New Report Examines How Severe Weather Events Affect U.S. Employees and Businesses
The accelerating effects of climate change pose wide-ranging challenges and risks for businesses and their workforces. As severe weather events tied to climate change grow more frequent and costly, companies are exploring new partnerships and programs to mitigate the impact and support their employees and other stakeholders, including investors, customers, and communities.
A newly released study from Commonwealth serves as a resource for business leaders and others seeking more information on the implications of climate change on workers’ financial security and companies’ resiliency. Severe heat and other weather events have broader economic implications as well, with research showing the United States economy loses an average of $100 billion a year due to heat-induced declines in labor productivity. These effects often hit hardest in industries like agriculture, construction, manufacturing, and service sectors.
To build on the study’s release, Commonwealth and SOCAP hosted a webinar discussion with representatives from business and academia with knowledge of climate change’s effects on workers and the economy. Timothy Flacke, Co-Founder and Executive Director of Commonwealth, moderated the discussion with Liliana Diaz of APCO Worldwide, Julie Gehrki of Walmart and the Walmart Foundation, and Emily Williams of Harvard Business School.
Flacke said the Commonwealth study confirmed the scope of climate change concerns, with more than 80% of survey respondents across America saying they see extreme and unusual weather events becoming more common. These events have a range of financial implications for businesses and workers and how they’re able to get their everyday work done. “In reality, climate change is also having more subtle but very significant long-term impacts for employees,” Flacke said, including flooding that affects infrastructure and rolling blackouts that affect remote workers.
At Harvard, Williams and others are examining vast amounts of data — from local daily temperatures across the U.S. to bank account transactions — to inform their research on the financial impact of extreme temperatures. “We think it’s really important to document these perhaps more pervasive but less visible effects of climate change,” she said. “We’re trying to understand how this type of climate change is impacting household financial security.”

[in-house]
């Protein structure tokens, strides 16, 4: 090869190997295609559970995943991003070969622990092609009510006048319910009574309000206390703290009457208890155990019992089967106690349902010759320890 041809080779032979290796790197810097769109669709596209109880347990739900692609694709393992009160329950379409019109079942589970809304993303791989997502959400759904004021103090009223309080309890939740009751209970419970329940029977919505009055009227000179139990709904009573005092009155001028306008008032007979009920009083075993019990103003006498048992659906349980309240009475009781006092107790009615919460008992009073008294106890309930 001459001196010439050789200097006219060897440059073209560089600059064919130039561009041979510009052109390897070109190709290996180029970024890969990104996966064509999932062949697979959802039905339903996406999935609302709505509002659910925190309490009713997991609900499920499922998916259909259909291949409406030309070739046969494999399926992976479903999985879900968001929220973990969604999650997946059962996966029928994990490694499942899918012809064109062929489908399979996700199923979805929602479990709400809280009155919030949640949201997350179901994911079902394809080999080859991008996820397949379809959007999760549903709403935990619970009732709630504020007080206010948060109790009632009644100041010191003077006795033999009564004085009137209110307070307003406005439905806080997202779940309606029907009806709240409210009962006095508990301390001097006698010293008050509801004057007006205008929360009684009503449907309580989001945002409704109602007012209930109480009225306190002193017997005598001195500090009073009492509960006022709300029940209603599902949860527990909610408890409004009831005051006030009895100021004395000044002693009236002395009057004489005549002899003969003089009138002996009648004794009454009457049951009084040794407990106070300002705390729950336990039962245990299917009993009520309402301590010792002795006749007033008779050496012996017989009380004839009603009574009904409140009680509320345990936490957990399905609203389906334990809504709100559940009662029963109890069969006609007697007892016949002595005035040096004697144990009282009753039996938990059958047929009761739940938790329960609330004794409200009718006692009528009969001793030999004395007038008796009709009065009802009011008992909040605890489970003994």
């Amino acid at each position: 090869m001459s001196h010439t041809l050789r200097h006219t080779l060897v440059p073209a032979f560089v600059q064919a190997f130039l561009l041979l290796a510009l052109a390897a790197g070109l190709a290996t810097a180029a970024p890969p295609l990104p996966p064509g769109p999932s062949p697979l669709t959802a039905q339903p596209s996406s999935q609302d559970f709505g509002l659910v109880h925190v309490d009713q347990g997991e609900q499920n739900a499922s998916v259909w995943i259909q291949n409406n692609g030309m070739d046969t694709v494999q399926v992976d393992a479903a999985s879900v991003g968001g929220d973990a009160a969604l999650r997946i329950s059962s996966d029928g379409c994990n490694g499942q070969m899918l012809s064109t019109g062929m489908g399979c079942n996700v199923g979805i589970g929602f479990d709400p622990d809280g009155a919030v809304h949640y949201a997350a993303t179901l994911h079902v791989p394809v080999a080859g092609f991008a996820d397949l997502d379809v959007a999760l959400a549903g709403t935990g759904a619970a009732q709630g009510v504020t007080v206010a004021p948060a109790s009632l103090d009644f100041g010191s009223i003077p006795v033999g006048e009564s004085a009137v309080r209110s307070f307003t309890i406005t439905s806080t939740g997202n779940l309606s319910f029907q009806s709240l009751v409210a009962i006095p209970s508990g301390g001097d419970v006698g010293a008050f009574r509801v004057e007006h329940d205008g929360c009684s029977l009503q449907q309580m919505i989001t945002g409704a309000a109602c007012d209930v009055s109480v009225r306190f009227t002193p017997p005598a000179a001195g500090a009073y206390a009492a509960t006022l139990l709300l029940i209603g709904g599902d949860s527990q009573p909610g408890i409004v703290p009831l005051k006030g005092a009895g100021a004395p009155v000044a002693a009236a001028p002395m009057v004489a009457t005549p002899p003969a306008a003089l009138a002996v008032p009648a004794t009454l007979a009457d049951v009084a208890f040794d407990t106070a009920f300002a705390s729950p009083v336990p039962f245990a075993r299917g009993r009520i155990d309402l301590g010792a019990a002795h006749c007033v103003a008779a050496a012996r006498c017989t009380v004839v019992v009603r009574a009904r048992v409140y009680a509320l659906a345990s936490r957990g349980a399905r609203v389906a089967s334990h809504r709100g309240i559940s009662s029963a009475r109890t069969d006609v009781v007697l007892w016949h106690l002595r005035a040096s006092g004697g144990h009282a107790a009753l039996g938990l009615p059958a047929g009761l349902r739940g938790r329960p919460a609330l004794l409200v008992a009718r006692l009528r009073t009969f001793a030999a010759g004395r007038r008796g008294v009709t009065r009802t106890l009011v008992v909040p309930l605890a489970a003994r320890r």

Williams said several factors may contribute to income declines and health risks among some employees. An early analysis has found that extreme weather with high temperatures and humidity levels especially affects lower-income workers, who are more likely to encounter bank overdraft fees and less able to afford higher utility costs for air-conditioning.
In her consulting work, Diaz partners with corporations to shape climate action and paths toward net zero emissions. These actions are spurred in part by investor attention to risks, she said. “The conversation around climate action at the corporate level resulted from concerns from the investor community,” Diaz said. “The focus of the conversation is always on the cost, both the climate impacts represented as well as the cost that decarbonization may entail for a corporation.”
Business leaders already see how extreme weather can affect their bottom line and their workers’ finances. “The simple truth is that productivity falls as temperatures increase,” Diaz said. Increasingly, corporate leaders are seeing both the social and environmental imperatives for climate action, she said. “Understanding how climate risks impact human capital is gaining traction,” she said. “A successful transition (to net zero) needs to be a just transition.”
As a large-scale retailer and employer, Walmart plays a role in thousands of communities and touches the lives of millions of people across the United States. In fact, Gehrki said, 90% of Americans live within 10 miles of a Walmart. “That means these community disasters — whether they’re a flooded road, a water shortage, or a hurricane — are part of something our customers and associates are facing,” she said. “Being able to address that and think about it and prepare … is actually a really essential part of our core business resiliency.”
When sudden severe weather events occur, Walmart has plans in place to assist with disaster relief and community resilience, Gehrki said. “It starts before the disaster hits in getting thoughtful, good information to associates in the path of disaster about how they can prepare,” she said. “Once it hits, the first thing we do is activate health and safety calls” to check on workers.
In the aftermath of hurricanes and other weather events, Walmart provides workers with support, including financial assistance during evacuations and disaster pay if stores are closed. For the broader community, Gehrki said Walmart parking lots can serve as the site of resource centers where they can apply for federal emergency aid and access mental health and other services.
Watch the full conversation: Feeling the Heat: Climate Change’s Impact on Worker Financial Security
Liliana Diaz, Senior Director, Climate & Biodiversity, APCO Worldwide
Julie Gehrki, Vice President, Philanthropy, Walmart and Walmart Foundation
Emily Williams, Assistant Professor of Business Administration, Harvard Business School
Timothy Flacke, Co-Founder and Executive Director of Commonwealth